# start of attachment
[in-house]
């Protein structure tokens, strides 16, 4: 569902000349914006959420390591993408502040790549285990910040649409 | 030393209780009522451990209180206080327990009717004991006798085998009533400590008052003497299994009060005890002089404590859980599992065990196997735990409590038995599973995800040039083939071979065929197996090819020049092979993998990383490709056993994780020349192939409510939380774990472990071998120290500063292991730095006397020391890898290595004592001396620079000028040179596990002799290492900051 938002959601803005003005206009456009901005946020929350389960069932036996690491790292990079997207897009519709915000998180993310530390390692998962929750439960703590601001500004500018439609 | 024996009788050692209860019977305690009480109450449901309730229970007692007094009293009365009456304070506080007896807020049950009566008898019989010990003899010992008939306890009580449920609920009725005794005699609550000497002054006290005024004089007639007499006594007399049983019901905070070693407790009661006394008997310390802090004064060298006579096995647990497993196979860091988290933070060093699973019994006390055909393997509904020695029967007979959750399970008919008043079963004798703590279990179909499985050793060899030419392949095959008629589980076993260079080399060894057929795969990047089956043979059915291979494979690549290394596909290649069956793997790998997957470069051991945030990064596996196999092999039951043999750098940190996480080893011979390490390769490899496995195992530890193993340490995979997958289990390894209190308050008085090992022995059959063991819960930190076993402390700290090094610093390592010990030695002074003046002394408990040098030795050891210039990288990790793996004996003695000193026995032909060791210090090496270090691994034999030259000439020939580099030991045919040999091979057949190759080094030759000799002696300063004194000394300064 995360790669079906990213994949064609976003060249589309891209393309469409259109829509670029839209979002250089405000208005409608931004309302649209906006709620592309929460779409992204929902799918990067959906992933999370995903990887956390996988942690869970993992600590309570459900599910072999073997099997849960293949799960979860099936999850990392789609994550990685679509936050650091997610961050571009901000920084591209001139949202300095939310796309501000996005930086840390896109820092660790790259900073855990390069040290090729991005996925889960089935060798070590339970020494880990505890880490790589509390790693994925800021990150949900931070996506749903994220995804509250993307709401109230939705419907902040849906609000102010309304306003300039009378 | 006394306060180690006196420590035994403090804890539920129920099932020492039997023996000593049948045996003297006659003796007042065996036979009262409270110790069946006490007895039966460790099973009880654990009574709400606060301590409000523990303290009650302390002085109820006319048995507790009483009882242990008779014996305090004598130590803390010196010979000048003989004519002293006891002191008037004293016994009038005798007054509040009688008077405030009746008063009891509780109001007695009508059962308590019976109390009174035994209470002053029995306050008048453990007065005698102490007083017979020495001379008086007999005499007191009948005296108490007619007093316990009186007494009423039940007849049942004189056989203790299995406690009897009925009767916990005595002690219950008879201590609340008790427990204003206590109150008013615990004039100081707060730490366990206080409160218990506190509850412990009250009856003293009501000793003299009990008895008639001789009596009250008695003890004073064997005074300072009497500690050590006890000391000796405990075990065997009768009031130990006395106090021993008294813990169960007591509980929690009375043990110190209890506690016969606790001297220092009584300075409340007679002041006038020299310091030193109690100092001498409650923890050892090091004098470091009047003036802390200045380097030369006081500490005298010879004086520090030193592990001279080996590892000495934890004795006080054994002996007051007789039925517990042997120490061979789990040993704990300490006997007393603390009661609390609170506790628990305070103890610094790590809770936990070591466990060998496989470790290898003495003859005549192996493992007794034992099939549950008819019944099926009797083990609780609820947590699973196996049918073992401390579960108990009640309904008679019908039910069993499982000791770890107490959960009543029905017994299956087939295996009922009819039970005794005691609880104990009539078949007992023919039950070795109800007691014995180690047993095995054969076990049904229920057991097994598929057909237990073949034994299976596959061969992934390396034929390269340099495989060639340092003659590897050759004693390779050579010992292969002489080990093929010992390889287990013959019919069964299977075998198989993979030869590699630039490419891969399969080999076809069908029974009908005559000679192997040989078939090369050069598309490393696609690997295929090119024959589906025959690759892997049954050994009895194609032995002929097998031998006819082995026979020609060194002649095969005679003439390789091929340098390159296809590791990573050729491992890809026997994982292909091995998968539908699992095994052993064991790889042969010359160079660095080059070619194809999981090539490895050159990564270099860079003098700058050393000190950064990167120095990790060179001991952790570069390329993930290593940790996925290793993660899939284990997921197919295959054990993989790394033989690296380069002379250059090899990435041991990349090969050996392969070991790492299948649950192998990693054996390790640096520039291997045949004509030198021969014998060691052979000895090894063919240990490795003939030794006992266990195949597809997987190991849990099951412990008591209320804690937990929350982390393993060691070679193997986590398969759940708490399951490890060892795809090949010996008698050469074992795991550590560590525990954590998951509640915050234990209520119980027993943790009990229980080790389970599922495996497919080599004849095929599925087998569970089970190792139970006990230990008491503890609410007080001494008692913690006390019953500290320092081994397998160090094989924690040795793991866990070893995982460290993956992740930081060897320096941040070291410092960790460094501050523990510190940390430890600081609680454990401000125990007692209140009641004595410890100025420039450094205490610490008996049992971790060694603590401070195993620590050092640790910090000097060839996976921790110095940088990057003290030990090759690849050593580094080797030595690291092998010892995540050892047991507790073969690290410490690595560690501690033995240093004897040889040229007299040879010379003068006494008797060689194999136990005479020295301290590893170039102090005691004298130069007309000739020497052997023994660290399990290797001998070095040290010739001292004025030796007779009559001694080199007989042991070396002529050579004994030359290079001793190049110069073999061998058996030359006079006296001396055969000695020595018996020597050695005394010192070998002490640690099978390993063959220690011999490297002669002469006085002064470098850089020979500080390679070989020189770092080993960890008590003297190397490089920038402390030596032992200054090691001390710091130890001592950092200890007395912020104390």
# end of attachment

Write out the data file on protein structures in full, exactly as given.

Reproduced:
[in-house]
């Protein structure tokens, strides 16, 4: 569902000349914006959420390591993408502040790549285990910040649409 | 030393209780009522451990209180206080327990009717004991006798085998009533400590008052003497299994009060005890002089404590859980599992065990196997735990409590038995599973995800040039083939071979065929197996090819020049092979993998990383490709056993994780020349192939409510939380774990472990071998120290500063292991730095006397020391890898290595004592001396620079000028040179596990002799290492900051 938002959601803005003005206009456009901005946020929350389960069932036996690491790292990079997207897009519709915000998180993310530390390692998962929750439960703590601001500004500018439609 | 024996009788050692209860019977305690009480109450449901309730229970007692007094009293009365009456304070506080007896807020049950009566008898019989010990003899010992008939306890009580449920609920009725005794005699609550000497002054006290005024004089007639007499006594007399049983019901905070070693407790009661006394008997310390802090004064060298006579096995647990497993196979860091988290933070060093699973019994006390055909393997509904020695029967007979959750399970008919008043079963004798703590279990179909499985050793060899030419392949095959008629589980076993260079080399060894057929795969990047089956043979059915291979494979690549290394596909290649069956793997790998997957470069051991945030990064596996196999092999039951043999750098940190996480080893011979390490390769490899496995195992530890193993340490995979997958289990390894209190308050008085090992022995059959063991819960930190076993402390700290090094610093390592010990030695002074003046002394408990040098030795050891210039990288990790793996004996003695000193026995032909060791210090090496270090691994034999030259000439020939580099030991045919040999091979057949190759080094030759000799002696300063004194000394300064 995360790669079906990213994949064609976003060249589309891209393309469409259109829509670029839209979002250089405000208005409608931004309302649209906006709620592309929460779409992204929902799918990067959906992933999370995903990887956390996988942690869970993992600590309570459900599910072999073997099997849960293949799960979860099936999850990392789609994550990685679509936050650091997610961050571009901000920084591209001139949202300095939310796309501000996005930086840390896109820092660790790259900073855990390069040290090729991005996925889960089935060798070590339970020494880990505890880490790589509390790693994925800021990150949900931070996506749903994220995804509250993307709401109230939705419907902040849906609000102010309304306003300039009378 | 006394306060180690006196420590035994403090804890539920129920099932020492039997023996000593049948045996003297006659003796007042065996036979009262409270110790069946006490007895039966460790099973009880654990009574709400606060301590409000523990303290009650302390002085109820006319048995507790009483009882242990008779014996305090004598130590803390010196010979000048003989004519002293006891002191008037004293016994009038005798007054509040009688008077405030009746008063009891509780109001007695009508059962308590019976109390009174035994209470002053029995306050008048453990007065005698102490007083017979020495001379008086007999005499007191009948005296108490007619007093316990009186007494009423039940007849049942004189056989203790299995406690009897009925009767916990005595002690219950008879201590609340008790427990204003206590109150008013615990004039100081707060730490366990206080409160218990506190509850412990009250009856003293009501000793003299009990008895008639001789009596009250008695003890004073064997005074300072009497500690050590006890000391000796405990075990065997009768009031130990006395106090021993008294813990169960007591509980929690009375043990110190209890506690016969606790001297220092009584300075409340007679002041006038020299310091030193109690100092001498409650923890050892090091004098470091009047003036802390200045380097030369006081500490005298010879004086520090030193592990001279080996590892000495934890004795006080054994002996007051007789039925517990042997120490061979789990040993704990300490006997007393603390009661609390609170506790628990305070103890610094790590809770936990070591466990060998496989470790290898003495003859005549192996493992007794034992099939549950008819019944099926009797083990609780609820947590699973196996049918073992401390579960108990009640309904008679019908039910069993499982000791770890107490959960009543029905017994299956087939295996009922009819039970005794005691609880104990009539078949007992023919039950070795109800007691014995180690047993095995054969076990049904229920057991097994598929057909237990073949034994299976596959061969992934390396034929390269340099495989060639340092003659590897050759004693390779050579010992292969002489080990093929010992390889287990013959019919069964299977075998198989993979030869590699630039490419891969399969080999076809069908029974009908005559000679192997040989078939090369050069598309490393696609690997295929090119024959589906025959690759892997049954050994009895194609032995002929097998031998006819082995026979020609060194002649095969005679003439390789091929340098390159296809590791990573050729491992890809026997994982292909091995998968539908699992095994052993064991790889042969010359160079660095080059070619194809999981090539490895050159990564270099860079003098700058050393000190950064990167120095990790060179001991952790570069390329993930290593940790996925290793993660899939284990997921197919295959054990993989790394033989690296380069002379250059090899990435041991990349090969050996392969070991790492299948649950192998990693054996390790640096520039291997045949004509030198021969014998060691052979000895090894063919240990490795003939030794006992266990195949597809997987190991849990099951412990008591209320804690937990929350982390393993060691070679193997986590398969759940708490399951490890060892795809090949010996008698050469074992795991550590560590525990954590998951509640915050234990209520119980027993943790009990229980080790389970599922495996497919080599004849095929599925087998569970089970190792139970006990230990008491503890609410007080001494008692913690006390019953500290320092081994397998160090094989924690040795793991866990070893995982460290993956992740930081060897320096941040070291410092960790460094501050523990510190940390430890600081609680454990401000125990007692209140009641004595410890100025420039450094205490610490008996049992971790060694603590401070195993620590050092640790910090000097060839996976921790110095940088990057003290030990090759690849050593580094080797030595690291092998010892995540050892047991507790073969690290410490690595560690501690033995240093004897040889040229007299040879010379003068006494008797060689194999136990005479020295301290590893170039102090005691004298130069007309000739020497052997023994660290399990290797001998070095040290010739001292004025030796007779009559001694080199007989042991070396002529050579004994030359290079001793190049110069073999061998058996030359006079006296001396055969000695020595018996020597050695005394010192070998002490640690099978390993063959220690011999490297002669002469006085002064470098850089020979500080390679070989020189770092080993960890008590003297190397490089920038402390030596032992200054090691001390710091130890001592950092200890007395912020104390």